As residents and emergency responders in easterncontinued Wednesday to search storm debris for the bodies of missing people, satellite images released in the aftermath of this week’s devastating floods show the vast scope of the damage to Derna, a port city with a population of about 100,000.
Mediterranean Storm Daniel caused flooding across a wide section of northern Libya over the weekend, with the most catastrophic impacts seen in Derna. The city is bisected by a river, the Wadi Derna, which runs from the mountains down toward the city.
It became inundated with powerful floodwaters that spread across surrounding area as multiple dams burst along the waterway during the storm.
Before and after images taken from satellite view reveal stark comparisons. In some areas, entire clusters of buildings were swept away in the flooding. Officials have said they suspect that bodies of some individuals still missing were swept away, too.
In Derna, “challenges are immense, with phone lines down and heavy destruction hampering rescue efforts,” said Ciaran Donelly, the International Rescue Committee’s senior vice president for crisis response, saidemailed to CBS News in the wake of the flooding. The committee called the disaster “an unprecedented humanitarian crisis.”
An interior ministry spokesperson saidin Derna alone exceeded 5,300 people on Tuesday. Hichem Chkiouat, the minister of civil aviation and a member of the emergency committee for the administration in eastern Libya, estimated that “25% of the city has disappeared,” according to Reuters. “Many, many buildings have collapsed,” Chkiouat reportedly said.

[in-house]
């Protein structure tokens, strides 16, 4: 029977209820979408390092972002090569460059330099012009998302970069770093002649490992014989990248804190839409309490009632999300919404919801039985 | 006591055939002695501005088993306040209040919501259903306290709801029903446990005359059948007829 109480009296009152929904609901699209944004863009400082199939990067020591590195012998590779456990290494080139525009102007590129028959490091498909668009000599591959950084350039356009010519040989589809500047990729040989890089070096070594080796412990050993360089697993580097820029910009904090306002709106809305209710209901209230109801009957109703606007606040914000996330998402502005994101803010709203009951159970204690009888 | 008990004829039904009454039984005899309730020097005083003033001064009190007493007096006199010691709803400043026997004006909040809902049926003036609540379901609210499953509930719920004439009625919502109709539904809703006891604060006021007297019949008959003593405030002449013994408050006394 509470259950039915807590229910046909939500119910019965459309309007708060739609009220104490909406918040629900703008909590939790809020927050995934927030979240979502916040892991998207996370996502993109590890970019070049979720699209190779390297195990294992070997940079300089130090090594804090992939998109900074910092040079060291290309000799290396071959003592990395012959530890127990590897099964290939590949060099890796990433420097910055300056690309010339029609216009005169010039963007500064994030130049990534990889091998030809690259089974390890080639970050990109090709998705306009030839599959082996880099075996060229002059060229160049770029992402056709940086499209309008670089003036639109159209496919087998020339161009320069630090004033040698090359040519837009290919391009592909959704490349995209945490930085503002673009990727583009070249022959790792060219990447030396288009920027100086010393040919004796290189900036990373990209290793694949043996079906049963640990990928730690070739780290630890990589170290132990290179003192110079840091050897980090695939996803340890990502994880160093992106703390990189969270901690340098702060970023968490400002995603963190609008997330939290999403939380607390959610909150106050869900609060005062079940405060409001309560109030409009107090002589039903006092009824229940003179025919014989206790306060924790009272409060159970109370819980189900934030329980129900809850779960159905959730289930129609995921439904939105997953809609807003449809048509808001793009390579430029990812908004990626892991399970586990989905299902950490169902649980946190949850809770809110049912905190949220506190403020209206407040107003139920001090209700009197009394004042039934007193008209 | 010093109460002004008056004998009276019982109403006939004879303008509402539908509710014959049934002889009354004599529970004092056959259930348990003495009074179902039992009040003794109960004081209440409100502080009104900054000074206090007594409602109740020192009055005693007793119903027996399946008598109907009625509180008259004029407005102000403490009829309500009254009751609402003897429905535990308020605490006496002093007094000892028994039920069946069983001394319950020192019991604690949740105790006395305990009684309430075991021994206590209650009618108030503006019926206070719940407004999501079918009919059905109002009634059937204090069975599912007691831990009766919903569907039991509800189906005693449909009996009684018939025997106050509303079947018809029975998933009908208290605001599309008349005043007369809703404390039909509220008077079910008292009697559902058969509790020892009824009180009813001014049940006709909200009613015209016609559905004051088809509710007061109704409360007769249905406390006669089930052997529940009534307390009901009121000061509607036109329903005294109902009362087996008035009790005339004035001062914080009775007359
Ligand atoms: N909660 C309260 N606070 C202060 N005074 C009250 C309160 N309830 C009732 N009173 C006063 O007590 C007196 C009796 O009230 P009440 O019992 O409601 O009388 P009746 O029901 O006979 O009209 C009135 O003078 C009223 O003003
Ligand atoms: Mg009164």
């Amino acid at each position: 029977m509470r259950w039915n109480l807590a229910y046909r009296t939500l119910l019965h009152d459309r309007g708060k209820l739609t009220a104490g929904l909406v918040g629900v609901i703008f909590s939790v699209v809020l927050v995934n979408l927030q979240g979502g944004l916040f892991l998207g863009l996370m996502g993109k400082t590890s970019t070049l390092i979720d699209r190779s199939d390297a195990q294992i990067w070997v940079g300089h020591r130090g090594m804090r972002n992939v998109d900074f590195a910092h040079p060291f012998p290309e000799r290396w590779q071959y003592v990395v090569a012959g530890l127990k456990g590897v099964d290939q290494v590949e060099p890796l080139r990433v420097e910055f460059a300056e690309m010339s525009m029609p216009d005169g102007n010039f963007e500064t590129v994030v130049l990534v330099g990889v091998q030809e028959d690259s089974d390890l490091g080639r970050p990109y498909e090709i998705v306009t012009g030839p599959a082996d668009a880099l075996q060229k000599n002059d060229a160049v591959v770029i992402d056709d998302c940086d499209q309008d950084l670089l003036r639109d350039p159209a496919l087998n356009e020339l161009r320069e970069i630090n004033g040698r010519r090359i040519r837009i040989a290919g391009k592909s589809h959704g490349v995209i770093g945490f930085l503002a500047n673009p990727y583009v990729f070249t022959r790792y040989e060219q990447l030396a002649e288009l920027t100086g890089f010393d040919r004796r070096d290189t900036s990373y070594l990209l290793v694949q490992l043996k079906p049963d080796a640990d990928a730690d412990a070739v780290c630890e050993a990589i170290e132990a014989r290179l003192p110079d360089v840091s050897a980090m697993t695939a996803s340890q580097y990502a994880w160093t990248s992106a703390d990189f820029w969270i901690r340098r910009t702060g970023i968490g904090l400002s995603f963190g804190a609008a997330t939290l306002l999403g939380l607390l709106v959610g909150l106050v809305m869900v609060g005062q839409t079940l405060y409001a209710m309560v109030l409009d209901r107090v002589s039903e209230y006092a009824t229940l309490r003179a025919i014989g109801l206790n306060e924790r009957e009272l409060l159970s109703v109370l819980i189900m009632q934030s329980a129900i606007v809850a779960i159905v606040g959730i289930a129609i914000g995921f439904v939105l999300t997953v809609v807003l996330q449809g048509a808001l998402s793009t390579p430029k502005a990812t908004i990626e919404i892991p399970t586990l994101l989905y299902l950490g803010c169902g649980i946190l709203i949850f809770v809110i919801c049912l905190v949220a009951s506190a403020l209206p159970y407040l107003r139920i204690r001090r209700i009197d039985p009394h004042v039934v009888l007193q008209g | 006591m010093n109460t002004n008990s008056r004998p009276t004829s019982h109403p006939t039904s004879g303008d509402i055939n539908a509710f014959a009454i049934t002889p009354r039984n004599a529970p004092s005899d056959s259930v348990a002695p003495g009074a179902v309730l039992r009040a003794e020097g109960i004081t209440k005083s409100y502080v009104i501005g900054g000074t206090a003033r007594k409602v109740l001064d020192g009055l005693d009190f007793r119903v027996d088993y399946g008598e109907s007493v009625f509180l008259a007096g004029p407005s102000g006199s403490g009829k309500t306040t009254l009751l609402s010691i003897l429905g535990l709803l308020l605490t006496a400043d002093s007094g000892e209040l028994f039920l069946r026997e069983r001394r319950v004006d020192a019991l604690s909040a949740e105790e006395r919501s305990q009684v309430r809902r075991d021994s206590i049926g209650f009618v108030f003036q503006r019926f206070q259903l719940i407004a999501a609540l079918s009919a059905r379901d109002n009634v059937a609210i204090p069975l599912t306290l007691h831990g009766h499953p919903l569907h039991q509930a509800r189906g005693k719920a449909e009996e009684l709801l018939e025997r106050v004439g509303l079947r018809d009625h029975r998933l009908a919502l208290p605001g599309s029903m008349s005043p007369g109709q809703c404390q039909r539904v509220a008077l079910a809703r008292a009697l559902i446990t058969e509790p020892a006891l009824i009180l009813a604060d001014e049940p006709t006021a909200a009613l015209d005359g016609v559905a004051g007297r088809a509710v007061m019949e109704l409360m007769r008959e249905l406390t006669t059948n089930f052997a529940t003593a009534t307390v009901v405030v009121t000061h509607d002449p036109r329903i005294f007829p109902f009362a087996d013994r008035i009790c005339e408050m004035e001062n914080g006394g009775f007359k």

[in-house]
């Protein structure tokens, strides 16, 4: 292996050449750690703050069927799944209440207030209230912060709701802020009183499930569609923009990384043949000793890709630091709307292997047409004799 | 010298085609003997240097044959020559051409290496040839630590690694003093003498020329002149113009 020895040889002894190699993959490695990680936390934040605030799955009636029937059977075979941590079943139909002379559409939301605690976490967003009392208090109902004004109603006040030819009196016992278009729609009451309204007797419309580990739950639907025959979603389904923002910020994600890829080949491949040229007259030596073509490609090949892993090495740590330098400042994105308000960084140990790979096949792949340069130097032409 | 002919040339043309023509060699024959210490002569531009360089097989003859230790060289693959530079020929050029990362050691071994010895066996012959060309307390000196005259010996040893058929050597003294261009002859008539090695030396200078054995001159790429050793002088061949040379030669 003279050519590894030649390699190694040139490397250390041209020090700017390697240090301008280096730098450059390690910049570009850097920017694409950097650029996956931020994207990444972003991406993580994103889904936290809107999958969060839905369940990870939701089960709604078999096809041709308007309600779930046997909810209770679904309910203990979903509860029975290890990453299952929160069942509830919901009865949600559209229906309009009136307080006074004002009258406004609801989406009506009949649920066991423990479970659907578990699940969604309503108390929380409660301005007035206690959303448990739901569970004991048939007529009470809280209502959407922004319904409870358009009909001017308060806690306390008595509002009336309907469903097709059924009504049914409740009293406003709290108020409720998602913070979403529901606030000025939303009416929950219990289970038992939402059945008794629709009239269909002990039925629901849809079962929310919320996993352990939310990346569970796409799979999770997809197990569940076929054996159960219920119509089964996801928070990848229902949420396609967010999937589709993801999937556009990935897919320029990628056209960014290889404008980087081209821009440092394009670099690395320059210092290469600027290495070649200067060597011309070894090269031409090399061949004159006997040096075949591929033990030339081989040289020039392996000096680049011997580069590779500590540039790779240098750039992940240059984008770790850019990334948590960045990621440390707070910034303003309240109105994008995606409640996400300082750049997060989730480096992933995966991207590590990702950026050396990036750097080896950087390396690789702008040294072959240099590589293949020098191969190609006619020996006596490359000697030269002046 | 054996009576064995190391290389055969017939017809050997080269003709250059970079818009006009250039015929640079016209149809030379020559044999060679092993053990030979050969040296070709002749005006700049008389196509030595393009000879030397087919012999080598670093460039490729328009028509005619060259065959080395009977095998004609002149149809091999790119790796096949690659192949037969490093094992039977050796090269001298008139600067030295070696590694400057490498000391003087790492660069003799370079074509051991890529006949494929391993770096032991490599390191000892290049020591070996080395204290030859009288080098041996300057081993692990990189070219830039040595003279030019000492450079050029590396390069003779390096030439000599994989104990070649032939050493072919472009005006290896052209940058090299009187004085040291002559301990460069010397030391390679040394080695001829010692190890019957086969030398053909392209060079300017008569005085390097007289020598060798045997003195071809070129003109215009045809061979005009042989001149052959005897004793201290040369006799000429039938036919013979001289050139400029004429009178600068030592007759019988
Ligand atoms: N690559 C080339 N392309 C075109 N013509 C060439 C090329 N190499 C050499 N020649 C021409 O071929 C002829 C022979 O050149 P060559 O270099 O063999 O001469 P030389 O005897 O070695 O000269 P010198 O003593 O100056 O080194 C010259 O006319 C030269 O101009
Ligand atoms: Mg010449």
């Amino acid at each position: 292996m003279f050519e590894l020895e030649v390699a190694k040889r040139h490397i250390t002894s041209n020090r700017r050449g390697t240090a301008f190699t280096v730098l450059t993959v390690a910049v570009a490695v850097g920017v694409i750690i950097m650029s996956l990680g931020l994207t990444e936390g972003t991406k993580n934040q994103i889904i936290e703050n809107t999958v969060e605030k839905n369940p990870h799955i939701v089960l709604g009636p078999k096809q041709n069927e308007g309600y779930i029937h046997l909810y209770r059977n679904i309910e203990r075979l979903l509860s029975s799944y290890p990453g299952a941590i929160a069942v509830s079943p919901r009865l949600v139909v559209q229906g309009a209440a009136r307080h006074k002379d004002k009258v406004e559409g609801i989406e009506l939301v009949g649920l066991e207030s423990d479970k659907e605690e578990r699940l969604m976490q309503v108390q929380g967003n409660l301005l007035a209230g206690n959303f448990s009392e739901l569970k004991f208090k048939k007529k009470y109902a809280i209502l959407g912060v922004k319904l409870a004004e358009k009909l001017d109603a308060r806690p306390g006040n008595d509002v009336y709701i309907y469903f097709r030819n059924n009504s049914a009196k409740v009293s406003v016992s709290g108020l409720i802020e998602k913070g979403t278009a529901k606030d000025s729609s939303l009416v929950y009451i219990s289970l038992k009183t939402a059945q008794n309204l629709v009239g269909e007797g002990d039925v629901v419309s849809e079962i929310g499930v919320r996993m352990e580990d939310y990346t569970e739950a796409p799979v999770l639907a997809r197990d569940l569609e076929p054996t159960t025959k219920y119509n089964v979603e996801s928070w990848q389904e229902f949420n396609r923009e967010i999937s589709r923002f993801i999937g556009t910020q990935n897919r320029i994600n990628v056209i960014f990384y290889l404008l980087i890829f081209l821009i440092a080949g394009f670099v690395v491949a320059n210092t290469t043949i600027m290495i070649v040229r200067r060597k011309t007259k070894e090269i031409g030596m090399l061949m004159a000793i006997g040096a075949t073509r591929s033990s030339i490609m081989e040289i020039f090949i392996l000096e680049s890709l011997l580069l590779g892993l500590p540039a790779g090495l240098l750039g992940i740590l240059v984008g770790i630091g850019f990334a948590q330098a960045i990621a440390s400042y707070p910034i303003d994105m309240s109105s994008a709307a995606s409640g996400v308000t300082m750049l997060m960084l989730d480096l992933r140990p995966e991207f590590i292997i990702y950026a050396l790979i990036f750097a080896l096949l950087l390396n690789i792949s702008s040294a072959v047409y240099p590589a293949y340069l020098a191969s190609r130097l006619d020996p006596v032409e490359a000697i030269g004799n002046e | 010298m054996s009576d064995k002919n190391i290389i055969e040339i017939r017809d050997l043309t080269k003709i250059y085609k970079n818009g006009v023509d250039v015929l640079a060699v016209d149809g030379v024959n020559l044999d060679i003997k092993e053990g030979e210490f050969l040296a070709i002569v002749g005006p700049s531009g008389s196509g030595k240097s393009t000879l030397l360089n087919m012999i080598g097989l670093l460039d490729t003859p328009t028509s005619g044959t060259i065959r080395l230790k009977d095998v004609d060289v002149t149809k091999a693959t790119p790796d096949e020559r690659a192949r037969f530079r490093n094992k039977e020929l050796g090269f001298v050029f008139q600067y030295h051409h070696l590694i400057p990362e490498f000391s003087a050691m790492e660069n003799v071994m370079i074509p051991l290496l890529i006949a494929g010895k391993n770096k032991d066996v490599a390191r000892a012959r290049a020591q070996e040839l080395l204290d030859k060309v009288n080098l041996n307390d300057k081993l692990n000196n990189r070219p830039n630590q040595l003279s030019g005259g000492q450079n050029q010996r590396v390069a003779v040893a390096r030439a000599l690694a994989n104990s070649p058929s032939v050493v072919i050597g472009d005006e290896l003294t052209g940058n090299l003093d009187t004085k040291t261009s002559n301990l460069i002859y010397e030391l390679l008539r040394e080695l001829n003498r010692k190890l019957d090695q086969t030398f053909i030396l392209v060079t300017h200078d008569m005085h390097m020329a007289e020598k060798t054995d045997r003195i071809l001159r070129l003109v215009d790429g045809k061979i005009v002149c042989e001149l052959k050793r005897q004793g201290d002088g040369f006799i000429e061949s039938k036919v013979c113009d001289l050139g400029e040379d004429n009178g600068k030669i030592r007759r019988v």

The International Organization for Migration said Wednesday that at least 30,000 people were displaced from their homes in Derna because of the flood damage. It was not the only hard-hit city, and the organization said at least 6,000 others were displaced from their homes across a wide section of northern Libya, including in Benghazi, one of the country’s most populous metropolitan areas.
Around 10,000 people were reported missing as of Tuesday, according to Tamer Ramada, the head of the Federation of Red Cross and Red Crescent Societies delegation in Libya.
More than 2,000 bodies had been found and collected by Wednesday morning, with more than half of them buried in mass graves in Derna, the Associated Press reported, citing Otham Abduljaleel, the health minister government in eastern Libya. The north African country is divided by two governments, controlling the east and west, respectively, and a violent civil war that has persisted between both sides for almost a decade is fueling concerns about potential barriers to aid reaching those impacted by the disaster.